Barbra Streisand: Back to Brooklyn…with my Father

My memories of Barbra Streisand are tied up with my memories of my father. When I was a kid he would play her music for me: concert cds and older stuff. I remember watching her 1994 concert with him on TV, her triumphant return to the stage after 27 years. He gave me a biography of her life the size of a dictionary when I was just old enough to read a book that big. I think secretly he thought I could one day follow in her foot steps.

I’m sure that as a theater nerd I would have found Barbra on my own, but probably not as early as I did because of my dad. I remember devouring her biography, feeling a connection to her by knowing so much about her life and how she grew up. For some reason I connected very strongly to her Brooklyn roots (I guess I have always been a displaced Brooklynite), and really appreciated the fact that she always knew she would be a star. This was back when I thought that if you wanted something bad enough and told enough people, it could be a reality. I thought believing I could be famous, just like she did, would be enough to get me there. And this was before The Secret. Either way, I loved the book, loved her music, and absolutely loved watching her perform.

In 2006 when she toured for the first time since 1994, my father and I were in a very different place than where we had been in 1994. He and my mother were in the middle of a separation and divorce that was taking years to finally end. They had finally just sold my childhood home, which at that point was more a point of hostility than a happy home, and were going to be living apart. I felt emotionally abandoned by him, since he had made choices that had lead him away from our family. For a long time my parents were “separated” but living in the same house. When he was home, he was a shell of the person I had known for the first 18 years of my life. In 2006 My father and I were not speaking because he had become a man I didn’t know anymore. My father, who taught me how to have a reasonable and rational argument had become someone who was impossible to reason with. I couldn’t get through to him, so I walked away. To be clear, I have no regrets from this time. I was trying to protect myself.

So when Barbra came to town, I felt that I had to go. I had to experience her voice live and I had to feel close to my father again. I remember having this revelation that I had to be at Madison Square Garden for her show and I had to get a ticket that very minute, for fear that it would be sold out. I was on 7th Avenue in Park Slope and all but ran to Ozzie’s (RIP Ozzie’s, I miss you!), where I knew there were computers I would use. I felt this incredible sense of urgency and necessity. It didn’t matter that the ticket was upwards of $200, my connection to Barbra was my connection to my father and I was trying to close the circuit.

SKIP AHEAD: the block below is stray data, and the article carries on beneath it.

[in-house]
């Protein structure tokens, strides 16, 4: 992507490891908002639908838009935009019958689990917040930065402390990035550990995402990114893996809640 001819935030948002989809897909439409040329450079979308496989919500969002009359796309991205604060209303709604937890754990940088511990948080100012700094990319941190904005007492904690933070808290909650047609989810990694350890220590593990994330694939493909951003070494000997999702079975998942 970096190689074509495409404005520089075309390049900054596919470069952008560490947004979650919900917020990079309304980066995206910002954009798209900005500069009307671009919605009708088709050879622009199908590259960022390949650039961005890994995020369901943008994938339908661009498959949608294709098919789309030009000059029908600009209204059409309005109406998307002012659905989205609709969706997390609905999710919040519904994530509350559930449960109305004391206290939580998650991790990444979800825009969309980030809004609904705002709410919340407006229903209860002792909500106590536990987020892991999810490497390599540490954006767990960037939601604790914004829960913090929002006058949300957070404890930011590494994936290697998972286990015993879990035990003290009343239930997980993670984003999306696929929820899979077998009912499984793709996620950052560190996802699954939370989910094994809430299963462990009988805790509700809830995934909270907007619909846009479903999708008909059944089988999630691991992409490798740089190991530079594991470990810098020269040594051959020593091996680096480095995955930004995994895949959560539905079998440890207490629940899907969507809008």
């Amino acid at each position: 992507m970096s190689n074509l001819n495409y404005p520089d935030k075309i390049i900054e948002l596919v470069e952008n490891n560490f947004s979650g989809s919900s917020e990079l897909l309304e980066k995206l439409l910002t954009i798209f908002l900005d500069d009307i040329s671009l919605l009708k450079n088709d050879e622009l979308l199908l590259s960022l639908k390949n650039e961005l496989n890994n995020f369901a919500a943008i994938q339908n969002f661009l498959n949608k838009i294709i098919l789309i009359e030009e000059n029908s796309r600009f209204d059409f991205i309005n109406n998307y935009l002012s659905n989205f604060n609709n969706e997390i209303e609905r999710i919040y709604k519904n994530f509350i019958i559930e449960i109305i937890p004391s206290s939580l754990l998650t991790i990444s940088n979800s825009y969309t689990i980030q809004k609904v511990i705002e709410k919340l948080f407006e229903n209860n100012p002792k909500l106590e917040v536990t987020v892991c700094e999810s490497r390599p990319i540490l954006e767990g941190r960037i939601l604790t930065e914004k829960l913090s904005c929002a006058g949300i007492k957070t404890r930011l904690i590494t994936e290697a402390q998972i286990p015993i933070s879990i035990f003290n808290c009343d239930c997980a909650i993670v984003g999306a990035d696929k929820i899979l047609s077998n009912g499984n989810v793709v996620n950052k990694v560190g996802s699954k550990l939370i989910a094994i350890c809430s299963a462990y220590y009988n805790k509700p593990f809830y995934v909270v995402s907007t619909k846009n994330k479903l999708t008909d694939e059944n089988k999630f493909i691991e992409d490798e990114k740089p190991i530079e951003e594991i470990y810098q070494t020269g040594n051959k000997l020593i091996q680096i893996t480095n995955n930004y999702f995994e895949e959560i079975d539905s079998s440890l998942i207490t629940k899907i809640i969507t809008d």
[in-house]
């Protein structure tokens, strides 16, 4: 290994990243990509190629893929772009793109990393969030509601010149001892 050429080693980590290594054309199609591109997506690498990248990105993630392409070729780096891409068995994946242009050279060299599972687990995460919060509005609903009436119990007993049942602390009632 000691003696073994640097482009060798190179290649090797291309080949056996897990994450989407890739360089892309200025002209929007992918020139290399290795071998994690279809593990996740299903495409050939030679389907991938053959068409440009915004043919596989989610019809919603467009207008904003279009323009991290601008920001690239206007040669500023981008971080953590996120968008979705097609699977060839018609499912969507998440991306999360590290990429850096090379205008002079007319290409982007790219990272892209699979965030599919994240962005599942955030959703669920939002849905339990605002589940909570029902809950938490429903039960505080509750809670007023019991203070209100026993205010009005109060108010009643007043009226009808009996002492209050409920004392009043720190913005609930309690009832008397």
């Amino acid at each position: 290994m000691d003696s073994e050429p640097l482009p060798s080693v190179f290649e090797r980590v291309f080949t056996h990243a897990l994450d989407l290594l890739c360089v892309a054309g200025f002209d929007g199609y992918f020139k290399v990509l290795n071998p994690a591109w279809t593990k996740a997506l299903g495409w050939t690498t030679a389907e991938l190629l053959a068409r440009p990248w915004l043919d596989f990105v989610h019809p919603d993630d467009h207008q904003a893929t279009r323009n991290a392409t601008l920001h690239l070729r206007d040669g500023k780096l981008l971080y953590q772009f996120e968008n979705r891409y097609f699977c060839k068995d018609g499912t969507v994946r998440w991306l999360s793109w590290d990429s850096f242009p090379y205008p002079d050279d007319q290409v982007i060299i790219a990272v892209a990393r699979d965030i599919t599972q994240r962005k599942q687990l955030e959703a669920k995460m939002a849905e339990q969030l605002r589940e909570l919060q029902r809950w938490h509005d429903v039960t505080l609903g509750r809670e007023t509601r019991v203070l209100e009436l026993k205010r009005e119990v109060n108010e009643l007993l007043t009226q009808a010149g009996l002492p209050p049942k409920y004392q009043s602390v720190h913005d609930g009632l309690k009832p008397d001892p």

I went to the show, by myself, and when the overture started (it was the melody of “People”), I cried. I didn’t miss my father, I was still so angry at him, but I cried for the loss of the man that he once was. The one who I loved to watch enjoy Barbra sing. Who would conduct the music coming out of the stereo and appreciate so much the art of what she was doing. Barbra gave a great show that night, and I wished that everything was different so that my dad could have enjoyed it too.

And now its 2012 and again everything is different. After all these years, about 10 to be exact, my father has started paying attention again, has come back. Since my wedding a year and a half ago, he has been reaching out, reentering my life. He calls me and takes me to dinner and doesn’t forget to be in touch. For father’s day this year, the first time I have celebrated in the last 10 years, I was able to give my dad tickets to Barbra’s Back to Brooklyn concert, which was at the Barclay Center last night. Not only did I feel that he deserved the experience, I was finally in a place that I wanted to go with him and share the concert. So finally, last night, I was able to sit next to my father and listen to Barbra sing. I got to watch him nod his head to the music and be excited by the talent in the room. He was so appreciative and, in the end, didn’t want to leave.

Barbra is incredible.  After all these years she still has a voice that sends shivers down your spine.  It feels your whole being with sound.  She has such amazing control and presence live on stage and has the whole audience, all 20,000 of us, eating out of her hand.  And it’s amazing to here all my old favorites live: Evergreen, The Way We Were, People, and, without a doubt, Happy Days Are Here Again.  I am so happy to have had the opportunity to experience her live twice, in two such different ways.

I don’t want to say that I have forgiven him for everything that he has put my family through over the years, but I do feel that our relationship is in a positive place. I think the best way to put it is that I had to mourn the father that I had as a child. That person doesn’t exist anymore for many reasons. He is a different man now, and in the last year and half I think I have gotten to know my father all over again. Every phone call or email is a victory, every successful dinner is a milestone, and last night we created a memory that I know will go a long way towards repairing our relationship permanently.


One thought on “Barbra Streisand: Back to Brooklyn…with my Father

  1. Pingback: My First Christmas Tree « Think well. Love well. Dine well.

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